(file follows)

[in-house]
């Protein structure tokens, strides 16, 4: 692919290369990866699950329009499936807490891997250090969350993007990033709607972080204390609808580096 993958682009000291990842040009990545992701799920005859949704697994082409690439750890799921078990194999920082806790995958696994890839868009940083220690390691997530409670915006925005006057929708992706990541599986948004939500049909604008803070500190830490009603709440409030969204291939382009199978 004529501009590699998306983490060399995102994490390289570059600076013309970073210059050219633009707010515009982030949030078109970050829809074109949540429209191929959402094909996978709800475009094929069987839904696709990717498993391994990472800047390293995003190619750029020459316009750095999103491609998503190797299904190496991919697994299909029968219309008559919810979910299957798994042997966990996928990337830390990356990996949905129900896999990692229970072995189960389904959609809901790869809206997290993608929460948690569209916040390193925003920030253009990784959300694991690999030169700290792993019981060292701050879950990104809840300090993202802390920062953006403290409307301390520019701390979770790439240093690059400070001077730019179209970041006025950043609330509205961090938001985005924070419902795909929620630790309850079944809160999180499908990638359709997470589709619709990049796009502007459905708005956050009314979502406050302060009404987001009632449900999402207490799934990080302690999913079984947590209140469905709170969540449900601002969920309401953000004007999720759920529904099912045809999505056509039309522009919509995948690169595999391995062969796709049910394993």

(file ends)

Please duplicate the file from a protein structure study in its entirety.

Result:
[in-house]
């Protein structure tokens, strides 16, 4: 692919290369990866699950329009499936807490891997250090969350993007990033709607972080204390609808580096 993958682009000291990842040009990545992701799920005859949704697994082409690439750890799921078990194999920082806790995958696994890839868009940083220690390691997530409670915006925005006057929708992706990541599986948004939500049909604008803070500190830490009603709440409030969204291939382009199978 004529501009590699998306983490060399995102994490390289570059600076013309970073210059050219633009707010515009982030949030078109970050829809074109949540429209191929959402094909996978709800475009094929069987839904696709990717498993391994990472800047390293995003190619750029020459316009750095999103491609998503190797299904190496991919697994299909029968219309008559919810979910299957798994042997966990996928990337830390990356990996949905129900896999990692229970072995189960389904959609809901790869809206997290993608929460948690569209916040390193925003920030253009990784959300694991690999030169700290792993019981060292701050879950990104809840300090993202802390920062953006403290409307301390520019701390979770790439240093690059400070001077730019179209970041006025950043609330509205961090938001985005924070419902795909929620630790309850079944809160999180499908990638359709997470589709619709990049796009502007459905708005956050009314979502406050302060009404987001009632449900999402207490799934990080302690999913079984947590209140469905709170969540449900601002969920309401953000004007999720759920529904099912045809999505056509039309522009919509995948690169595999391995062969796709049910394993």